A) The Dictionary Assist
- Pick a word that vexes you. Look up its Indo-European word root and transcribe all of the language in the entry. That means not only the words that share the same root, but the definitions and explanations folded into the entry. If your word doesn’t have an Indo-European root, pick a synonym that does.
- Make a list of false cognates of your word: anagrams, homophones, pararhymes and the like. If your word is “mean,” you might include “main, man, moan, mien, mine, neem, mon, men, and, for kicks, Eames. Draw from any language that’s meaningful to you.
- Make a list of associations around your word, including synonyms, puns, references, jokes, and titles: “Mean Streets, meander, meaning, meanie, A Prayer for Owen Meany, etc.”
- Write a prose poem in which you use as much of this language as possible. You can either write as your word, letting “Mean” speak in the first person, or write to your word, telling “Mean” what’s what.
B) The Deletionist Assist
- Go to http://thedeletionist.com/ and drag the icon on the page into your browser’s bookmarks bar.
- Go to several website you’d like to erase (gmail will let you get personal, Project Gutenberg will provide interesting source material, and nyt.com will provide contemporary flavor–open a number of sites in different browser windows).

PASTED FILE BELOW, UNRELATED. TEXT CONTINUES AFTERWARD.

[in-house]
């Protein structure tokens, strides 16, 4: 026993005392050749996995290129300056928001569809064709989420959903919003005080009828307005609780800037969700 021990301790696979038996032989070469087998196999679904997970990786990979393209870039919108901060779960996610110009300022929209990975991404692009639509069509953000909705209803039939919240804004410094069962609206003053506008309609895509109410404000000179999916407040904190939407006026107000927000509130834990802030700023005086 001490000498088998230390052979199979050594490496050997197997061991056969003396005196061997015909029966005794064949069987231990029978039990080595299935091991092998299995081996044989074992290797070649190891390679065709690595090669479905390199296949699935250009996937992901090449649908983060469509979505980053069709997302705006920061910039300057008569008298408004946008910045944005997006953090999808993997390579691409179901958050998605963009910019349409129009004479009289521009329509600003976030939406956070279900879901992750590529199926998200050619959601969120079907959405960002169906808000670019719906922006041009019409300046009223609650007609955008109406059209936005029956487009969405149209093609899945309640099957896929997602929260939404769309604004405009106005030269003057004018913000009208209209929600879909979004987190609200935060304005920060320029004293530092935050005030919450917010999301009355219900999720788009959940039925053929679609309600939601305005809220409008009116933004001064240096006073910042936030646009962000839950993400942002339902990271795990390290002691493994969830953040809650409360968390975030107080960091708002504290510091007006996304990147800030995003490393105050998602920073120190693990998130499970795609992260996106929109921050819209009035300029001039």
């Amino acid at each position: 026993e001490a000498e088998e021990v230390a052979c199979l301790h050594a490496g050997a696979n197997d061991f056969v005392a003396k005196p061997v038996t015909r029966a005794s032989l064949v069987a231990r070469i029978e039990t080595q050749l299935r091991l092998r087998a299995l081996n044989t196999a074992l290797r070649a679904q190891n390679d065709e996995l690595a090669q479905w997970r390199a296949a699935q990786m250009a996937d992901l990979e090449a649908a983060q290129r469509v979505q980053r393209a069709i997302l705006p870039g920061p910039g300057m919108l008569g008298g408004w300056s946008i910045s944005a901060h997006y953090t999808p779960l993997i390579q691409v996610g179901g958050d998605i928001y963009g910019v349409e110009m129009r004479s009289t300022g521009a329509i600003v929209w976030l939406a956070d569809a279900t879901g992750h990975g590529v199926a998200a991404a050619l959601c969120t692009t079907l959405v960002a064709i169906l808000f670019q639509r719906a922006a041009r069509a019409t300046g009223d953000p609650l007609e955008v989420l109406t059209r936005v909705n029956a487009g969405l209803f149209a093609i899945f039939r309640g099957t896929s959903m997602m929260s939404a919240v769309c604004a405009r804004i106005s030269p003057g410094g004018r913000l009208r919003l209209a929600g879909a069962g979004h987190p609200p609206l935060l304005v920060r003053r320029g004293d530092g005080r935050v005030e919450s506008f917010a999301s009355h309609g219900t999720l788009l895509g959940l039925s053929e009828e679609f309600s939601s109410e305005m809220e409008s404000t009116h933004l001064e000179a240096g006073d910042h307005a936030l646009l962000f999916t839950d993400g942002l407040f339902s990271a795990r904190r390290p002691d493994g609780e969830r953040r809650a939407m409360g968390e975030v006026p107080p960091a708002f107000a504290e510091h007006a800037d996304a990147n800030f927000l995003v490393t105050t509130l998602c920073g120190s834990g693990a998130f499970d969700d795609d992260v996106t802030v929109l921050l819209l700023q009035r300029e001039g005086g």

- Click the “Deletionist” bookmark and watch the dutiful Deletionist remove most of the language on your page. Harvest any phrases that interest you (you won’t always get phrases, so if you don’t like the results, try another site).
- Use this material for poems or screencapture page results you like.
Abra: A Living Text is a magical poetry spellbook for iPad and iPhone. Ian Hatcher, Kate Durbin, and I made this free app to put the text of Abra (1913 Press, 2016), a poem that mutates on the page, in readers’ hands, troubling the boundary between author and reader. In the app, the text of the book mutates slowly on its own, and you can accelerate that process through touch: “Mutate” words, “Graft” new words into Abra‘s vocabulary, “Erase” to open holes in the text, and “Prune” to trim away excess. You can also cast the “Cadabra” spell, which will transform the words on screen in surprising ways. You can write into Abra using any character set, including emoji, on your device, and the app will mutate your language too, bringing it back to you on later readings. The “Share” feature helps you make screen captures and save them to your device or post to Facebook and Twitter. But you can also use Abra to generate starter poems any way you see fit. Here’s one approach:
- Open the settings menu in the toolbar at the top of the screen by touching the icon in the upper right corner. Turn off “autonomous mutation” to give you more control.
- Spin the dial on the bottom of the screen to be taken to a random poem, then use the “Erase” function to drawn openings in the text with your fingers. Don’t worry about being purposeful–just run your finger through the lines at random.
- Switch to the “Mutate” spell and run your fingertip across the words to see them transform.
- Use the “Graft” feature to fill in gaps in a way that threads the poem together. You can also “Prune” to close up spaces. If you like to make sense, do it. If you like to revise, as Brenda Hillman says, toward strangeness, then do that.
- Screenshot your resulting poem or transcribe interesting turns of phrase and use them to seed a new poem in your journal.